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A turncoat is a person who shifts allegiance from one loyalty or ideal to another, betraying or deserting an original cause by switching to the opposing side or party. In political and social history, this is distinct of being a traitor, as the switch mostly takes place under the following circumstances:
Even in a modern historical context "turncoat" is often synonymous with the term "renegade", a term of religious origins having its origins in the Latin word "renegare" (to deny). Historical currents of great magnitude have periodically caught masses of people, along with their leaders, in their wake. In such a dire situation new perspectives on past actions are laid bare and the question of personal treason becomes muddled. One example would be the situation that led to the Act of Abjuration or Plakkaat van Verlatinghe, signed on July 26, 1581 in the Netherlands, an instance where changing sides was given a positive meaning.
The first written use of the term meaning "One who changes his principles or party; a renegade; an apostate" was by J. Foxe in Actes & Monumentes in 1570. Cited 1571*
The above has to be challenged, the connection of a turncoat to renegade could be seen as factious. According to the Rotuli Chartarum 1199-1216 two barons changed fealty from William Marshall, earl of Pembrokeshire to King John. In other words turned their coats (of arms) from one lord to another, hence turncoat.
A mass-shift in allegiance by a population may take place during military occupation, after a nation has been defeated in war or after a major social upheaval, like a revolution. Following the initial traumatic times many of the citizens of the area in question quickly embrace the cause of the victors to benefit from the new system. This shift of allegiance is often done without much knowledge about the new order that is replacing the former one. In the face of fear and insecurity, the prime motive for a turncoat to draw away from former allegiances may be mere survival.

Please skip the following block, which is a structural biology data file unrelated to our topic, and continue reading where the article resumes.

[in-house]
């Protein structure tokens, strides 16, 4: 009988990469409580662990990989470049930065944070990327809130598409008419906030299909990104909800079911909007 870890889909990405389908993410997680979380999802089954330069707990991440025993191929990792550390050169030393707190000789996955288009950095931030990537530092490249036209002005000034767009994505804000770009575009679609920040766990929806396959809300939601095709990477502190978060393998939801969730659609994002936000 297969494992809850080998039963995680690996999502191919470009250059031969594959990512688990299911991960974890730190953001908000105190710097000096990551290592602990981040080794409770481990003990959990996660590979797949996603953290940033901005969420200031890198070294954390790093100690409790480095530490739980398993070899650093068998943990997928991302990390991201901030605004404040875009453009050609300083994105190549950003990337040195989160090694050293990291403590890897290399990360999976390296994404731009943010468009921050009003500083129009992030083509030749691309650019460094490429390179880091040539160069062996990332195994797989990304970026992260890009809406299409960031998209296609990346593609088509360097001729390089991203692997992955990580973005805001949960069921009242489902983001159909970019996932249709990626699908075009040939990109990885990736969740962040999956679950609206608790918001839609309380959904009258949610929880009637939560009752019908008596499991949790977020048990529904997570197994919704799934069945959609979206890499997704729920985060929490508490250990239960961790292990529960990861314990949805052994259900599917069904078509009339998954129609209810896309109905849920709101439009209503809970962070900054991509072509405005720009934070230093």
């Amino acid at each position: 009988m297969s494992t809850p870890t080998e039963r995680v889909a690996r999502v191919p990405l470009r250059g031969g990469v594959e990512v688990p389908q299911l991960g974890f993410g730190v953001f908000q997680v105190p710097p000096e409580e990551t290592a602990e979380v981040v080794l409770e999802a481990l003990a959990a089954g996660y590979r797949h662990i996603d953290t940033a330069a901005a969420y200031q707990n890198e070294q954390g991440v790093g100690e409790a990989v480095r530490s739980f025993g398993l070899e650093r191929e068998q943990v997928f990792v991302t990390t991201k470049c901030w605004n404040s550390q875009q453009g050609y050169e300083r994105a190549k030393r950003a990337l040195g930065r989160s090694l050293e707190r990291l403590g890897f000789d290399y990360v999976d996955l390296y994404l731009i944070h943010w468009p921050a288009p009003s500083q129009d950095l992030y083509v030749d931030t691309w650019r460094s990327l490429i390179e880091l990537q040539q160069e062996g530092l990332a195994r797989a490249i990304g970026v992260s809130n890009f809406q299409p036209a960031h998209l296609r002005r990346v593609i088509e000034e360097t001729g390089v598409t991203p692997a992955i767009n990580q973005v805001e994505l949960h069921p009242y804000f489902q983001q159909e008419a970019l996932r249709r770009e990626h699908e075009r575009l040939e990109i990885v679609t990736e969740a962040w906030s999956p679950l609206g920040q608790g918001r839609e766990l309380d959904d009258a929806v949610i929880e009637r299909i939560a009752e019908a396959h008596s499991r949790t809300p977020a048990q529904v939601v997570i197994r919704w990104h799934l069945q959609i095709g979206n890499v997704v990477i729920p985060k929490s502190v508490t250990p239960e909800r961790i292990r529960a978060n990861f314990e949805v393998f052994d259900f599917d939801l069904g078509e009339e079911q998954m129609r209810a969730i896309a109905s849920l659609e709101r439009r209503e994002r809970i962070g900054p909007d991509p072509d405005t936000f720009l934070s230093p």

Often the leaders are the first to change loyalties, for they have had access to privileged information and are more aware of the hopelessness of the situation for their former cause. This is especially apparent in dictatorships and authoritarian states when most of the population has been fed propaganda and triumphalism and has been kept in the dark about important turns of events.
As time goes by, along with the embracing of life under the new circumstances comes a need of burying and rewriting the past by concealing evidence. The fear of the past coming to upset the newly found stability is always present in the mind of the turncoat. The past is rewritten and whitewashed to cover former deeds. When successful, this activity results in the distortion and falsification of historical events.
Even after the death of a turncoat his family and friends may wish to keep uncomfortable secrets from the past out of the light. There is a fear of loss of prestige as well as a wish to honor the memory of a family member from the part of those who have experienced the positive side of the person.
In certain countries, individuals and organizations have actively investigated the past to bring turncoats to justice to face their responsibilities.
There were many turncoats in:
David Crouch. 2002. William Marshall, knighthood,War and Chivalry 1147-1219.Longman, London.